“One Day at a Time” is an excellent tale of an ordinary family making their way through the peaks and valleys of life. In the tense political climate, this series serves as a real look at the issues that Latino families face not only today, but also in the past. The topics discussed and the way in which the narrative is explored makes this sitcom unlike any other on television at the moment. The viewer is able to connect with the characters and follow their journey from episode to episode as they develop and grow. Elena is certainly the best example of this growth, but each character exhibits change that is normally absent in typical sitcoms and even some dramas. The writing is absolutely stellar and makes the situations feel totally relatable and timely; the humor hits the right notes and doesn’t play it safe, poking fun at even the most serious of topics. The focus on veteran’s issues, the LGBTQ+ community, Cuban culture, racism and so much more is the reason that “One Day at a Time” is a much-needed story. It would be an absolute-crime if Justina Machado and Rita Moreno do not receive Emmy-nominations for their work this season (along with the show as a whole), because they are at the top of their game in every scene. The first season introduced viewers to the family and laid the foundation and Season 2 builds upon what was already great and makes it even better.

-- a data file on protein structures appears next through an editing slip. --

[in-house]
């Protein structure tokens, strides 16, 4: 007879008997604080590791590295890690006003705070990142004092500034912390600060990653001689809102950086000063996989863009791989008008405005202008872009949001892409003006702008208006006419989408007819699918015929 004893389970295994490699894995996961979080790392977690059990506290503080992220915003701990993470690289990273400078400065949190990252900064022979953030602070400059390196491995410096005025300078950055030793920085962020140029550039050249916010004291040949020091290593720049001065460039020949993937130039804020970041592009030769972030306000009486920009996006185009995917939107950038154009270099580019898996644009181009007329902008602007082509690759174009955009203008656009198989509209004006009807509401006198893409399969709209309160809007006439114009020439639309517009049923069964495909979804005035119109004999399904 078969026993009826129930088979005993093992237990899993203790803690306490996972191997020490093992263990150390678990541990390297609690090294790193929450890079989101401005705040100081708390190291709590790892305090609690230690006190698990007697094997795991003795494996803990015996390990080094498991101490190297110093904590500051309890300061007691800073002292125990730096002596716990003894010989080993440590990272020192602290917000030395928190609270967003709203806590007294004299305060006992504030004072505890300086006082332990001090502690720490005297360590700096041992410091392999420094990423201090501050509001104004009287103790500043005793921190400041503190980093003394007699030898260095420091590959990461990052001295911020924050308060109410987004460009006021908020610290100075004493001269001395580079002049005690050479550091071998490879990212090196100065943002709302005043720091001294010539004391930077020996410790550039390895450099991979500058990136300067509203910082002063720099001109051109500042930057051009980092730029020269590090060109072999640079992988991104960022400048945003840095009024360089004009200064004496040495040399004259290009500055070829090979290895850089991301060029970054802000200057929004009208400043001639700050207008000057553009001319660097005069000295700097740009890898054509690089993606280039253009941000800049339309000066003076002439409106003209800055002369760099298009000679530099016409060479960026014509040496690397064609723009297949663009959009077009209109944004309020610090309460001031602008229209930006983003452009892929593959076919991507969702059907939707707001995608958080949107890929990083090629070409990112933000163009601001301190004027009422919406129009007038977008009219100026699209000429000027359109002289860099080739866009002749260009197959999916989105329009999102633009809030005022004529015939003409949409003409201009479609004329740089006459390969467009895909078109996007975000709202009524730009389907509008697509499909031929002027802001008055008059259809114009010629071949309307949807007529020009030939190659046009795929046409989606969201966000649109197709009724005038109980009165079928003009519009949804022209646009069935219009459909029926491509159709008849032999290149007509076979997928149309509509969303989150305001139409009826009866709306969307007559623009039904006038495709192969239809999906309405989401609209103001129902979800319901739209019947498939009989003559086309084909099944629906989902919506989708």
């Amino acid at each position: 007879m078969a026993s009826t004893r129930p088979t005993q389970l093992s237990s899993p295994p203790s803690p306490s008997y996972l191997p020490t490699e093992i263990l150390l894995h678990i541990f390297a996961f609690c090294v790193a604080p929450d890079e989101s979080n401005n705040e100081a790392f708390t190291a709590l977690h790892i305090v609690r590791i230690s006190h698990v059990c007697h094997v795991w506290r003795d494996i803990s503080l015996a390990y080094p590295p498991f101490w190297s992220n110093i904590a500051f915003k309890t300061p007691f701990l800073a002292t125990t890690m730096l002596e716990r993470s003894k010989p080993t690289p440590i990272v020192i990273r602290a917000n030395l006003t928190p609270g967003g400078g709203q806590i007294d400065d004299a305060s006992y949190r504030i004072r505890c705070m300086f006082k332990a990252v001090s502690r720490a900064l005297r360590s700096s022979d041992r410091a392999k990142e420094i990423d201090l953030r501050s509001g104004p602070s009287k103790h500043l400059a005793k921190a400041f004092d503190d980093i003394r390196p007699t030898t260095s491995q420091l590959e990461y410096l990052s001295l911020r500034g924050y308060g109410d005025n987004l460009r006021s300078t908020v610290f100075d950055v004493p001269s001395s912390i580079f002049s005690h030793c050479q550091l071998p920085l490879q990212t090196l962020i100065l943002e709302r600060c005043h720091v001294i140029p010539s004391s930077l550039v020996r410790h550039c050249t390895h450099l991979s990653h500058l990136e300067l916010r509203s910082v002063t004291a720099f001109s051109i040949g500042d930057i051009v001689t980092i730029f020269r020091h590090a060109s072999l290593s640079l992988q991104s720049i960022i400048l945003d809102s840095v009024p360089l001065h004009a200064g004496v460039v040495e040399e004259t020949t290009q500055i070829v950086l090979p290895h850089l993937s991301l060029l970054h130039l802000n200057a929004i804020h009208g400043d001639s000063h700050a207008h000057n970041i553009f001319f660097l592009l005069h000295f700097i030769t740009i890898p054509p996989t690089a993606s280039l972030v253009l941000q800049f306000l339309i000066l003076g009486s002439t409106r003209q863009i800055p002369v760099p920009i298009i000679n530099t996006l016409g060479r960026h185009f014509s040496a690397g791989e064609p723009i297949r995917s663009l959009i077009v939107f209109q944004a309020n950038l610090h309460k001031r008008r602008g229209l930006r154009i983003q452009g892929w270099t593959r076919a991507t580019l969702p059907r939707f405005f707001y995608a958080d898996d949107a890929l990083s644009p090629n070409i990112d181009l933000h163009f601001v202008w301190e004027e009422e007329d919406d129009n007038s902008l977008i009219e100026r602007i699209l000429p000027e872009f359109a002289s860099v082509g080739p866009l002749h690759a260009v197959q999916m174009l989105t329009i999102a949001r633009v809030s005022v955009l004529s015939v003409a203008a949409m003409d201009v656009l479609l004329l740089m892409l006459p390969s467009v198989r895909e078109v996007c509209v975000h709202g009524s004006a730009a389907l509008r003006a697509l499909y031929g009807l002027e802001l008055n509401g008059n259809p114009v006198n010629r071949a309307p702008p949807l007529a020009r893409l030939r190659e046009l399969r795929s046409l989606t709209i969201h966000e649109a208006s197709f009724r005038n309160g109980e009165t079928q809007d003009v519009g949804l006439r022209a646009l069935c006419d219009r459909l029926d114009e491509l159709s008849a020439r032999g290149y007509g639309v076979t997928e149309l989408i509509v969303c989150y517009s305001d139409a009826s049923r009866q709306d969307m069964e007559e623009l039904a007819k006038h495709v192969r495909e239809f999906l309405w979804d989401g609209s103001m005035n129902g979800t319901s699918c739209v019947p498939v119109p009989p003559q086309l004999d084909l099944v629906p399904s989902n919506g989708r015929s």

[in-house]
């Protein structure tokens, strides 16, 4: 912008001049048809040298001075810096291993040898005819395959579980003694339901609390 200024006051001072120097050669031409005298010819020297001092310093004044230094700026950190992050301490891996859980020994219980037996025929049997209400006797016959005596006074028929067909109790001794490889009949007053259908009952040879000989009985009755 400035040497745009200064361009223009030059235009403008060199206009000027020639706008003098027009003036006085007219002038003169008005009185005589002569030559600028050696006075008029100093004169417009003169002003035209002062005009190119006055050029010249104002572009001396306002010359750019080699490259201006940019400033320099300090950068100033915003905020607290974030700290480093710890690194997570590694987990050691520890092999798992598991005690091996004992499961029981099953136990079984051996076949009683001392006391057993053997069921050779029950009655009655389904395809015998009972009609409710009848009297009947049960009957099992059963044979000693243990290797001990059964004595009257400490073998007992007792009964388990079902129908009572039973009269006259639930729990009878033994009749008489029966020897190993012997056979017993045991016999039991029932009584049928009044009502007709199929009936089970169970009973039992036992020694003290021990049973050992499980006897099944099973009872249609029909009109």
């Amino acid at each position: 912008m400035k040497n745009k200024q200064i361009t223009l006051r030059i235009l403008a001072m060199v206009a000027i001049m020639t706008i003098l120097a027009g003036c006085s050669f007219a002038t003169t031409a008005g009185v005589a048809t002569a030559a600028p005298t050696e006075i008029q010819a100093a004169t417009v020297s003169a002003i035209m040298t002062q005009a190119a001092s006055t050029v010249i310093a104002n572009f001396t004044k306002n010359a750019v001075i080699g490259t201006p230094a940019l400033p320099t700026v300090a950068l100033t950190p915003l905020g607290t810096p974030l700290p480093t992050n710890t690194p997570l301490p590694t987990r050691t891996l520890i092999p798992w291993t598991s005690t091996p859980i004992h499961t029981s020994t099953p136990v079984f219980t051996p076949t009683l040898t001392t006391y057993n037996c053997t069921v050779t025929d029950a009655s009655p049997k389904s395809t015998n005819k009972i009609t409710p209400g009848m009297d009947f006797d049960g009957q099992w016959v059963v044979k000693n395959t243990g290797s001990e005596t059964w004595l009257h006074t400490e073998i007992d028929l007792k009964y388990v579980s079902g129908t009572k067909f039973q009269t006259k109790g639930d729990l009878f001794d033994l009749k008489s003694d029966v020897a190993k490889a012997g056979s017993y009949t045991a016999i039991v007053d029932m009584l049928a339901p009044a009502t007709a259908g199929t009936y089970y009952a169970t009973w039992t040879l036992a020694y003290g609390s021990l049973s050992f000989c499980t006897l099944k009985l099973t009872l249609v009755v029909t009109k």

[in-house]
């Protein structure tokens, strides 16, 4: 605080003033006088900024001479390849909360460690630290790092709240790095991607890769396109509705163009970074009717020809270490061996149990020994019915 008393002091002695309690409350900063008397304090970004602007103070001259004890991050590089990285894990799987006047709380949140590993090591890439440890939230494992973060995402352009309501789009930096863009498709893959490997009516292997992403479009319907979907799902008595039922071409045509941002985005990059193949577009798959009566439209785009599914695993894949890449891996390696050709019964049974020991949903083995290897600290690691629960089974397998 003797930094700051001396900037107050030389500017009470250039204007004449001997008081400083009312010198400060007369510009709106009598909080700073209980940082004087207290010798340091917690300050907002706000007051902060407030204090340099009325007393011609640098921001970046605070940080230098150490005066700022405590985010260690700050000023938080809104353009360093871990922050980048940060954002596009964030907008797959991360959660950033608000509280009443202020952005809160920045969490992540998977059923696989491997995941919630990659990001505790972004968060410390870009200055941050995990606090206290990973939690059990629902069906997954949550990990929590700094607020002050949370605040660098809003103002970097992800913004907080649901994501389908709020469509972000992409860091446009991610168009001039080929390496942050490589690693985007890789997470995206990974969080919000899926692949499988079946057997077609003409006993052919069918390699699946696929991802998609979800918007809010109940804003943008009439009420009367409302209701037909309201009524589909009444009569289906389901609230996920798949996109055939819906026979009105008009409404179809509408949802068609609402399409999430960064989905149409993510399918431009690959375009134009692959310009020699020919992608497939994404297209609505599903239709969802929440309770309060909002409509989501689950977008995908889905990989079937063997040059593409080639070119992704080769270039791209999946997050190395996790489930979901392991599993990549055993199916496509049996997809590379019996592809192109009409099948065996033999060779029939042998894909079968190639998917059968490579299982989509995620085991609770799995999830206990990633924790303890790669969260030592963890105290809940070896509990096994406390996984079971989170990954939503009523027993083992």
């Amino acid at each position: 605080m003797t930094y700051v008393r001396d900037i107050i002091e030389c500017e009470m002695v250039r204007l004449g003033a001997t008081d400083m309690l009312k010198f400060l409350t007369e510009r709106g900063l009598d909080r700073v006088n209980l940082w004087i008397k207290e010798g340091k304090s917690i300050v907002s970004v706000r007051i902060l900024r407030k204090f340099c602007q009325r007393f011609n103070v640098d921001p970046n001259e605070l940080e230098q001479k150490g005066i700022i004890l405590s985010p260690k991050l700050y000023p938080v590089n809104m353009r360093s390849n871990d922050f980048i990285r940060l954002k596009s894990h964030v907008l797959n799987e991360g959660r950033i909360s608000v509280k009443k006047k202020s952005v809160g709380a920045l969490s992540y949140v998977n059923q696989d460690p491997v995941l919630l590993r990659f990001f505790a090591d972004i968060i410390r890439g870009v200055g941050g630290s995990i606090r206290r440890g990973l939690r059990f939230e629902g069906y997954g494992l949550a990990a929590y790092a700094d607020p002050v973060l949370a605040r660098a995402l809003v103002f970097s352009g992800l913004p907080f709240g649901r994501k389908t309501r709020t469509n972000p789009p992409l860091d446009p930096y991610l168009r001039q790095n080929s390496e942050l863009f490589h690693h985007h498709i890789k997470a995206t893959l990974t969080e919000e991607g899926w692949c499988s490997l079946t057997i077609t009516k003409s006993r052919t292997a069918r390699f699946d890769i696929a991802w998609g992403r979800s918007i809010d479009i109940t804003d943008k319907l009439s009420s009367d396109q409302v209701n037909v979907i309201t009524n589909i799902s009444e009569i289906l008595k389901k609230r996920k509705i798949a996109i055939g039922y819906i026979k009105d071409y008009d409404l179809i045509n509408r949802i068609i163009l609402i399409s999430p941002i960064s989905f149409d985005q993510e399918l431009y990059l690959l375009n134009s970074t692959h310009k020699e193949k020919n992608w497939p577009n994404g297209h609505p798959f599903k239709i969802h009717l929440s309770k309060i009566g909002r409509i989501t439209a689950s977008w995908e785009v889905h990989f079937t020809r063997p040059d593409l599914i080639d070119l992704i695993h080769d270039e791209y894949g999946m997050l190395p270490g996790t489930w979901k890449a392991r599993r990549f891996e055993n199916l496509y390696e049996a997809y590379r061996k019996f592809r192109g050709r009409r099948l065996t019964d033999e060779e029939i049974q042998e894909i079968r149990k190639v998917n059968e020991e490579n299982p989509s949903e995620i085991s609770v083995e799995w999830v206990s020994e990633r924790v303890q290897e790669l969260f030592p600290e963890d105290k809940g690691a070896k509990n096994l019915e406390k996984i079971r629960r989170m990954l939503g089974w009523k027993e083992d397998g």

Seasons 1 and 2 of “One Day at a Time” are available to stream on Netflix.